Advertisement
YOU ARE HERE: LAT HomeCollectionsTuition
IN THE NEWS

Tuition

NEWS
January 19, 1995 | PATRICK J. McDONNELL, TIMES STAFF WRITER
In a decision that put California's public colleges out of reach for most illegal immigrant students, a Los Angeles appellate court has ruled that the California State University system must charge out-of-state tuition to students who are California residents but are in the United States illegally.
Advertisement
WORLD
December 10, 2010 | By Henry Chu, Los Angeles Times
In the biggest test so far of Britain's coalition government, a divided Parliament voted Thursday to nearly triple the amount that universities can charge for tuition, despite the wrath of thousands of student protesters who organized marches and sit-ins across the country. Demonstrations outside the Houses of Parliament turned violent as lawmakers debated the measure for several hours. Protesters attacked government buildings and hurled flares and billiard balls at police officers in riot gear and on horseback.
NEWS
January 2, 1987
The Department of Education released a proposal to increase dramatically a new and controversial student financial aid program that does not subsidize interest rates and links repayment schedules to a student's earnings after college. If approved by Congress, the program of "income-contingent loans" would grow from a $5-million pilot project during the 1987-88 school year to $600 million in 1988-89.
CALIFORNIA | LOCAL
June 25, 2012 | By Anthony York, Los Angeles Times
SACRAMENTO - California's public universities could lose out on an extra $125 million in state funds if they hike tuition in the fall under a budget agreement that legislative leaders have reached with Gov. Jerry Brown. Lawmakers and the governor have no authority over tuition. The deal represents a bold attempt to use the state budget in their ongoing effort to force the University of California and California State University systems to keep the price of higher education in check.
OPINION
November 21, 2011
A bridge too far Re "Crossing into history," Nov. 18 Whether it's landmark buildings, mass-transit systems or entire communities, our city is fraught with "new symbols of Los Angeles" that were built upon a history too eagerly bulldozed and buried by those who salivate over symbols of progress while completely disrespecting our past. And here we go again with people ready to demolish and sacrifice the historic and cherished 6th Street Bridge in the name of some sort of "forward looking" symbol.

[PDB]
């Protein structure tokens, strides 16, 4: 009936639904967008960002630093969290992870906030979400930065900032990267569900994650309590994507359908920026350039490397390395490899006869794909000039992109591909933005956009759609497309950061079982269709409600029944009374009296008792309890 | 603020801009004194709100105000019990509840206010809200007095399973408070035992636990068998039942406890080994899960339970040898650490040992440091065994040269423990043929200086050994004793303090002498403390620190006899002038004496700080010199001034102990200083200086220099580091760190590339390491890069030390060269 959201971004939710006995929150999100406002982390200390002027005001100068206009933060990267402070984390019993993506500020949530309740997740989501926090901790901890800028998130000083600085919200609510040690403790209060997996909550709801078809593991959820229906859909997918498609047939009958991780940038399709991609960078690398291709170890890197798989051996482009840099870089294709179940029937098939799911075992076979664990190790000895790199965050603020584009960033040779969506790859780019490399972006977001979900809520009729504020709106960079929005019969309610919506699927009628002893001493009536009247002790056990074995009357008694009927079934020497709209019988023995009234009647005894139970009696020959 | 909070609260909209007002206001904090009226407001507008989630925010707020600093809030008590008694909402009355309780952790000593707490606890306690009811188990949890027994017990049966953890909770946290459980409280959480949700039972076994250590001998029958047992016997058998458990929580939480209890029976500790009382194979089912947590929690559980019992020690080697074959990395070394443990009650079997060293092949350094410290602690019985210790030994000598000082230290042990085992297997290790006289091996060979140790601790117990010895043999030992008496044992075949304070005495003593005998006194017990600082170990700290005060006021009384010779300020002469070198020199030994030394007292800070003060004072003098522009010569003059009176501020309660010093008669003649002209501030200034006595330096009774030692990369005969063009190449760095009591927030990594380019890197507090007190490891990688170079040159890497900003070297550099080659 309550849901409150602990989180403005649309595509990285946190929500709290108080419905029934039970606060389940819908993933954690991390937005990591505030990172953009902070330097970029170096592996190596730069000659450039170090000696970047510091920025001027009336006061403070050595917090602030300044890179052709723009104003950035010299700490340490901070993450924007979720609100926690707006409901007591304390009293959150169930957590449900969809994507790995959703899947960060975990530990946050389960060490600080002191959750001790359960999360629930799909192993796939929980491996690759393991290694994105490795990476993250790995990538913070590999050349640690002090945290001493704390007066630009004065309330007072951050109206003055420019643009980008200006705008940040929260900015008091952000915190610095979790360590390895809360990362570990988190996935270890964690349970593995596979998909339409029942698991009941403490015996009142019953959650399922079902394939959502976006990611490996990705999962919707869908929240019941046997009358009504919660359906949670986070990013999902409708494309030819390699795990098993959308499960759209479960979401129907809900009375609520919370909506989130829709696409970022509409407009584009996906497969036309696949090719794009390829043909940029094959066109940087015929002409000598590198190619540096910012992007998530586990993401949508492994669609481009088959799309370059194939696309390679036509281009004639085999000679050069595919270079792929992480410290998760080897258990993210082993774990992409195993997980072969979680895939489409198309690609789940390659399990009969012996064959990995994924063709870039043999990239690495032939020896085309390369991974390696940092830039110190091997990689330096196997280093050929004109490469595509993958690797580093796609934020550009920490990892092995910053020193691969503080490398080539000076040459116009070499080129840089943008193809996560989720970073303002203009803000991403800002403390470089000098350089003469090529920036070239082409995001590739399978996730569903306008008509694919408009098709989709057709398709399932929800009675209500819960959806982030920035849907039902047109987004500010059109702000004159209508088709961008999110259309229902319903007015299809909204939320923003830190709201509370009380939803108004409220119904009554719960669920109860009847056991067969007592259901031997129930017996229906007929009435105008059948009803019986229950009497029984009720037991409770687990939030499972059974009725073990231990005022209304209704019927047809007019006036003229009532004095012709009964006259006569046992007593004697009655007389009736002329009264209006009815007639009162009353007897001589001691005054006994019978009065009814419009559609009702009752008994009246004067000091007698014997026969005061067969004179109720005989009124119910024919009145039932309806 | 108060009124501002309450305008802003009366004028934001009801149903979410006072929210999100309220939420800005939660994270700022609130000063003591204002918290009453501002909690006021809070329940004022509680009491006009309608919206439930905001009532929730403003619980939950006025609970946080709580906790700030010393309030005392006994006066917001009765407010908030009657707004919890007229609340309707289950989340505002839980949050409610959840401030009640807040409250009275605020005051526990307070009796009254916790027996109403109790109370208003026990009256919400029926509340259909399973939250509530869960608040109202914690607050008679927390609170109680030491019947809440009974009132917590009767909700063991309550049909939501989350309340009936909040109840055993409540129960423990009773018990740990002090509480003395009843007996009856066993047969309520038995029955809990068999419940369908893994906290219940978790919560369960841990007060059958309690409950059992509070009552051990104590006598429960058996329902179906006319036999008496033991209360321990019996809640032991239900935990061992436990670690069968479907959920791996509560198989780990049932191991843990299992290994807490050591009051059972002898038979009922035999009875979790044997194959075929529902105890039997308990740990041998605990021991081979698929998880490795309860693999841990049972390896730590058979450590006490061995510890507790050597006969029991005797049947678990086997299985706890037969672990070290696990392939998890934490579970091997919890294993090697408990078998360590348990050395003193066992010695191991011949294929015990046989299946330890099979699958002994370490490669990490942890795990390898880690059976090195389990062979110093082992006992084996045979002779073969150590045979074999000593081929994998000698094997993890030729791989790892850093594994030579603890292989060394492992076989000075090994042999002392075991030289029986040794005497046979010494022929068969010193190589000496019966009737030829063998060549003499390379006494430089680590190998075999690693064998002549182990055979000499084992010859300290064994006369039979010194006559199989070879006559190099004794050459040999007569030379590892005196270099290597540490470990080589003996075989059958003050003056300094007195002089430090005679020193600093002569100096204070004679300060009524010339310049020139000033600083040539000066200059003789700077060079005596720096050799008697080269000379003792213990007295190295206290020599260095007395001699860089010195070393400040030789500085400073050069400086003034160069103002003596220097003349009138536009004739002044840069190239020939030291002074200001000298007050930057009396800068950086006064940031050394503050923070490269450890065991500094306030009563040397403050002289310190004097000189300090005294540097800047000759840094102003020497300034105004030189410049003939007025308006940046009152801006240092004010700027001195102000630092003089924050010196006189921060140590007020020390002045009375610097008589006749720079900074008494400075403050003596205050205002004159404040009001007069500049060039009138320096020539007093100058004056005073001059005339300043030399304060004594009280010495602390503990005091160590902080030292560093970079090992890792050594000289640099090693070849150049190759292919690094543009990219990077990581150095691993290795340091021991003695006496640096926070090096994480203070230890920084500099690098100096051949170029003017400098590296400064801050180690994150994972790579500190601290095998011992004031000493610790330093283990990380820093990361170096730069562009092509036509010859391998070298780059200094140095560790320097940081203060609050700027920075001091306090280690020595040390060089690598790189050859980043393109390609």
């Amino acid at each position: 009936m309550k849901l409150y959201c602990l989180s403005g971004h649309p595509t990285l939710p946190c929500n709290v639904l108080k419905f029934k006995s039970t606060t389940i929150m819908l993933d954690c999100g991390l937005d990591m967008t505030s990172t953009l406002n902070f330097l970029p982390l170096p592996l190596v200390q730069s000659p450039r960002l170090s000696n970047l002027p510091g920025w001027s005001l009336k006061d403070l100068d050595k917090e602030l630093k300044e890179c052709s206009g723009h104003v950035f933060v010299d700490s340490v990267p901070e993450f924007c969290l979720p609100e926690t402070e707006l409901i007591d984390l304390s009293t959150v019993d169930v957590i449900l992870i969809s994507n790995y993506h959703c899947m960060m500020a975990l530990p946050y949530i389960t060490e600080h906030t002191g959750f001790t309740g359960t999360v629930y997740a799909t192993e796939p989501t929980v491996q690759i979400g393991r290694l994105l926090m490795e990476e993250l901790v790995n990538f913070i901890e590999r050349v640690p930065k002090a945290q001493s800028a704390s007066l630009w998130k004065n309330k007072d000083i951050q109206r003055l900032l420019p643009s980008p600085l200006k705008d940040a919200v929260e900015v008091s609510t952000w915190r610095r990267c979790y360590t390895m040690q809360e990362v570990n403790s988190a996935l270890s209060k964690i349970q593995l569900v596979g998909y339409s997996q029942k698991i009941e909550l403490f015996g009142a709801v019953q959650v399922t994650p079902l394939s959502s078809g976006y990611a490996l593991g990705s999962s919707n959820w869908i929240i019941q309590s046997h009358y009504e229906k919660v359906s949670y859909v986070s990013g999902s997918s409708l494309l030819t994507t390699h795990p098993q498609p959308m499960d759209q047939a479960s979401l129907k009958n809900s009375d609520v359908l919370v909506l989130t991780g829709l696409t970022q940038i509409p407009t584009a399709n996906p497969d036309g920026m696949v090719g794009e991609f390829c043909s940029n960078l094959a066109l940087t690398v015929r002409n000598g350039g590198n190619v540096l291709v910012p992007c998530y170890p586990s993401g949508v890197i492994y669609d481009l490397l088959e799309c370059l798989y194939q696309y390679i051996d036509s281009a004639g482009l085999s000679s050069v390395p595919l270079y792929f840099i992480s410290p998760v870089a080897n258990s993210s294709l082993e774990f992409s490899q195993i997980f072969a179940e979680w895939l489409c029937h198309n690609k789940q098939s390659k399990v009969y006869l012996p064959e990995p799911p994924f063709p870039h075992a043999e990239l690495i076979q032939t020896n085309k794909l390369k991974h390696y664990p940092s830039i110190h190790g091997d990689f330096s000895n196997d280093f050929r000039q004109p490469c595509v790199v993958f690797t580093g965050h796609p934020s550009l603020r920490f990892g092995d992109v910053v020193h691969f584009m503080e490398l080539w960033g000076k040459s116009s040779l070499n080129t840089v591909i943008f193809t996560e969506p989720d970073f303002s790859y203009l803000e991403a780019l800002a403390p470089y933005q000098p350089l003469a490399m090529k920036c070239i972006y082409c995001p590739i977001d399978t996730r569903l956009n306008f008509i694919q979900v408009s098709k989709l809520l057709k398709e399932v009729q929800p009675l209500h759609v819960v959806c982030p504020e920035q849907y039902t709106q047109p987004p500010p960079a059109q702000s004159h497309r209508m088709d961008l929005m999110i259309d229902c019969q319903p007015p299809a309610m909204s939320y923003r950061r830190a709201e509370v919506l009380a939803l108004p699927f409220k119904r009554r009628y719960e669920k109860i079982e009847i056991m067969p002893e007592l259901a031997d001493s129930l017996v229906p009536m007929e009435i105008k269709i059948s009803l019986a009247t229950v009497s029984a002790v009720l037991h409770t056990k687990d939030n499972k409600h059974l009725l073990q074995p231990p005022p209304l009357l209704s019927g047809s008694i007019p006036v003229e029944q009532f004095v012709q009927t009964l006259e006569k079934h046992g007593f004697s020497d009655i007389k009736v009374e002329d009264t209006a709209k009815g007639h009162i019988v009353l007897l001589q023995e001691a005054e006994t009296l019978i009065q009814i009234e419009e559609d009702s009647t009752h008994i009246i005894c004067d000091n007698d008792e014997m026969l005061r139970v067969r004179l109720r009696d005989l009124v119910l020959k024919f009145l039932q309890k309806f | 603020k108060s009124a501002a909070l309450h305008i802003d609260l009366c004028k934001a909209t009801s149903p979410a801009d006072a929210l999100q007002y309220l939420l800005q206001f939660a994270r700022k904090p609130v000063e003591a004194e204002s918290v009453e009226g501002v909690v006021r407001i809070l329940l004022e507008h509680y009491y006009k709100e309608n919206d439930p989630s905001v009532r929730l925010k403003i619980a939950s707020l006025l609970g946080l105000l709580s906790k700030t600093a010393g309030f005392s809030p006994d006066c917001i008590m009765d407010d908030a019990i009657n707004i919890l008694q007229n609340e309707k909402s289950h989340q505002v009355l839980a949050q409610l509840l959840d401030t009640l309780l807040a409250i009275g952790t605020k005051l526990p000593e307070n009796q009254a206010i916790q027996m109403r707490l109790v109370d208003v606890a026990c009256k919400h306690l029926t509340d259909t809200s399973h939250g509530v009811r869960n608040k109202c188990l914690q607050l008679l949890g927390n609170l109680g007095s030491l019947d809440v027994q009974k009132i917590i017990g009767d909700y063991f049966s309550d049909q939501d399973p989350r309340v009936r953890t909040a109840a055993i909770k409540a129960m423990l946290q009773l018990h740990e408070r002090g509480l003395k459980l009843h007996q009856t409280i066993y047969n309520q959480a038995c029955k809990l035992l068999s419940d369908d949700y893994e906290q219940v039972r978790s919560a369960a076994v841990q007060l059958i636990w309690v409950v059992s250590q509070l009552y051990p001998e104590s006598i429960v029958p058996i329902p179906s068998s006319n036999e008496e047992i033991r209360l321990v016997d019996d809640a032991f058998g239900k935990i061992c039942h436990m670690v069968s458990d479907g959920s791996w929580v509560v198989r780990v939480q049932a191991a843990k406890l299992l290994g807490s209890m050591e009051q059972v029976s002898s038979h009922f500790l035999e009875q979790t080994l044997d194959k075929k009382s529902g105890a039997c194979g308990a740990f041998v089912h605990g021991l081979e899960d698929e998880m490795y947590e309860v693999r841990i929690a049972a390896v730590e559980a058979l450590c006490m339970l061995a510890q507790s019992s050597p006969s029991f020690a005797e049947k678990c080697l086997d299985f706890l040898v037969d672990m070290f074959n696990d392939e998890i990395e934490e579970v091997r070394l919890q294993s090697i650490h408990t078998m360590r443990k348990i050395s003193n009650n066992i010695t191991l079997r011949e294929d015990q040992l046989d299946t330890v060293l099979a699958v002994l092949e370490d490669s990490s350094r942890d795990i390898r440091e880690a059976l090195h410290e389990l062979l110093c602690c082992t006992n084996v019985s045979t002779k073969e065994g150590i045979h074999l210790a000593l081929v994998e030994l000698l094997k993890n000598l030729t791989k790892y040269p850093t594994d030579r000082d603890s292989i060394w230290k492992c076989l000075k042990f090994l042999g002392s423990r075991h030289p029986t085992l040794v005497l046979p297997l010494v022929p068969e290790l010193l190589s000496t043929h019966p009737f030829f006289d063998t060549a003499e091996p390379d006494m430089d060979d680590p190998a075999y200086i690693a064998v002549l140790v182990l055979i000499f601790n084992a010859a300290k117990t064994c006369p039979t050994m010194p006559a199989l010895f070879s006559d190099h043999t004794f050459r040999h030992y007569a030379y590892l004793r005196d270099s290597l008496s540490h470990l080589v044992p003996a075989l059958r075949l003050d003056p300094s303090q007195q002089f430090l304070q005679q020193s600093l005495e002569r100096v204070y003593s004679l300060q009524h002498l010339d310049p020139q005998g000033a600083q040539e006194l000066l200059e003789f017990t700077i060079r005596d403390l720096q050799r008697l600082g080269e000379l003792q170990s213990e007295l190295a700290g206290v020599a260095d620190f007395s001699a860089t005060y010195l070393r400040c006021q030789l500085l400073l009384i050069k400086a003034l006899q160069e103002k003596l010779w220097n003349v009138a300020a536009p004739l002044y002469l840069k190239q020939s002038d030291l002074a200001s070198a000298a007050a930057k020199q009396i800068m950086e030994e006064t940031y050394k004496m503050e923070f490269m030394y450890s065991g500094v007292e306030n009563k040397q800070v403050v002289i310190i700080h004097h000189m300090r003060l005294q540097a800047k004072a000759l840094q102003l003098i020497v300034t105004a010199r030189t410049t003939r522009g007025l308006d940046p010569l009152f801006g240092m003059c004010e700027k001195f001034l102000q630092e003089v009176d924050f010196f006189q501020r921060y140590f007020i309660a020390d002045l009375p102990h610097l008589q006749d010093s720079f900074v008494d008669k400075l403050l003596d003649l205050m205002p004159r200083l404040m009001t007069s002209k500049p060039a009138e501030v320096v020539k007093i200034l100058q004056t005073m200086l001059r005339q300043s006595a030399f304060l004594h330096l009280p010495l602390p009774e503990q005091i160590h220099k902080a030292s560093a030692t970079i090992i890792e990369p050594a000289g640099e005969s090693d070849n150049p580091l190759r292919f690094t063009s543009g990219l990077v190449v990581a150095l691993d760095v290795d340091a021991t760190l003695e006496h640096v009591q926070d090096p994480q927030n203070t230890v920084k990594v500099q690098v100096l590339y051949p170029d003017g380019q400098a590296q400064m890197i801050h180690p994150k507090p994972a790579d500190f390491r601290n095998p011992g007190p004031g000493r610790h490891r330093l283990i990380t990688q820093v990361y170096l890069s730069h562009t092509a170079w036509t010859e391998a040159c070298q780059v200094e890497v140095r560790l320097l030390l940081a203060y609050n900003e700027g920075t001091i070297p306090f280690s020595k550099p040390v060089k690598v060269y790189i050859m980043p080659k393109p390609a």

NATIONAL
January 18, 2003 | From Times Wire Reports
The board that governs the State University of New York system proposed a 41% tuition increase as the state faces a budget deficit of up to $2.5 billion. The proposal would raise annual tuition for in-state undergraduates by $1,400 to $4,800. About 161,500 full- and part-time undergraduates study at SUNY's 34 campuses.
NATIONAL
February 11, 2007 | From Times Wire Reports
George Washington University, already the most expensive major university in the U.S., became the first to raise tuition, fees and other mandatory costs beyond $50,000 a year. George Washington trustees set tuition for students enrolling in September at $39,210, an increase of 3.8%, the school said in a statement. Mandatory fees including housing will push that cost to $50,660.
NATIONAL
March 4, 2004 | From Times Wire Reports
A Southern California congressman who roiled higher education officials by introducing a bill that would impose financial penalties on colleges that imposed big tuition increases offered to withdraw the controversial provision. Rep. Howard P.
NEWS
March 12, 1987 | From Reuters
Hundreds of Israeli university students clashed with police outside the Finance Ministry on Wednesday in a protest over tuition fees. Seven students were detained and one was injured. Israeli students, who pay tuition of $1,300, want the charges cut to $800. The Treasury wants an increase to $1,400, and the universities are asking for at least $2,200.
Los Angeles Times Articles
|